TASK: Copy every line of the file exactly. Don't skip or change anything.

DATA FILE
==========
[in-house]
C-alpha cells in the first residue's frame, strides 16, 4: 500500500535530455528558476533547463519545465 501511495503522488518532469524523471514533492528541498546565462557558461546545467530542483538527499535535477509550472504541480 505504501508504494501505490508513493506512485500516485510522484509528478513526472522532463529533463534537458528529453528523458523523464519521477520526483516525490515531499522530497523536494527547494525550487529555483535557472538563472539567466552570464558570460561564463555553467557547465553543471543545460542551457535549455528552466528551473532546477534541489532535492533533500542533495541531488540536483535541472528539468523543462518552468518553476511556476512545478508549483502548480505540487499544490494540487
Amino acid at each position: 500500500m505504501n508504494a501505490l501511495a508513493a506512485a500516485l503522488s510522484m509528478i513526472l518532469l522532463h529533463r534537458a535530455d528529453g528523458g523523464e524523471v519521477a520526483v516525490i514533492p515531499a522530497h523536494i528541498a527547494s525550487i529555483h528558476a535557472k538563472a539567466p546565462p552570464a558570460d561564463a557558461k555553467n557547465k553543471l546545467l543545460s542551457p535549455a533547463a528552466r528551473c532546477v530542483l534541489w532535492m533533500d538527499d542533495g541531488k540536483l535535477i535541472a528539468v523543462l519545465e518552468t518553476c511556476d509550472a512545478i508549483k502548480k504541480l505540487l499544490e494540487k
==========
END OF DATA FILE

[in-house]
C-alpha cells in the first residue's frame, strides 16, 4: 500500500535530455528558476533547463519545465 501511495503522488518532469524523471514533492528541498546565462557558461546545467530542483538527499535535477509550472504541480 505504501508504494501505490508513493506512485500516485510522484509528478513526472522532463529533463534537458528529453528523458523523464519521477520526483516525490515531499522530497523536494527547494525550487529555483535557472538563472539567466552570464558570460561564463555553467557547465553543471543545460542551457535549455528552466528551473532546477534541489532535492533533500542533495541531488540536483535541472528539468523543462518552468518553476511556476512545478508549483502548480505540487499544490494540487
Amino acid at each position: 500500500m505504501n508504494a501505490l501511495a508513493a506512485a500516485l503522488s510522484m509528478i513526472l518532469l522532463h529533463r534537458a535530455d528529453g528523458g523523464e524523471v519521477a520526483v516525490i514533492p515531499a522530497h523536494i528541498a527547494s525550487i529555483h528558476a535557472k538563472a539567466p546565462p552570464a558570460d561564463a557558461k555553467n557547465k553543471l546545467l543545460s542551457p535549455a533547463a528552466r528551473c532546477v530542483l534541489w532535492m533533500d538527499d542533495g541531488k540536483l535535477i535541472a528539468v523543462l519545465e518552468t518553476c511556476d509550472a512545478i508549483k502548480k504541480l505540487l499544490e494540487k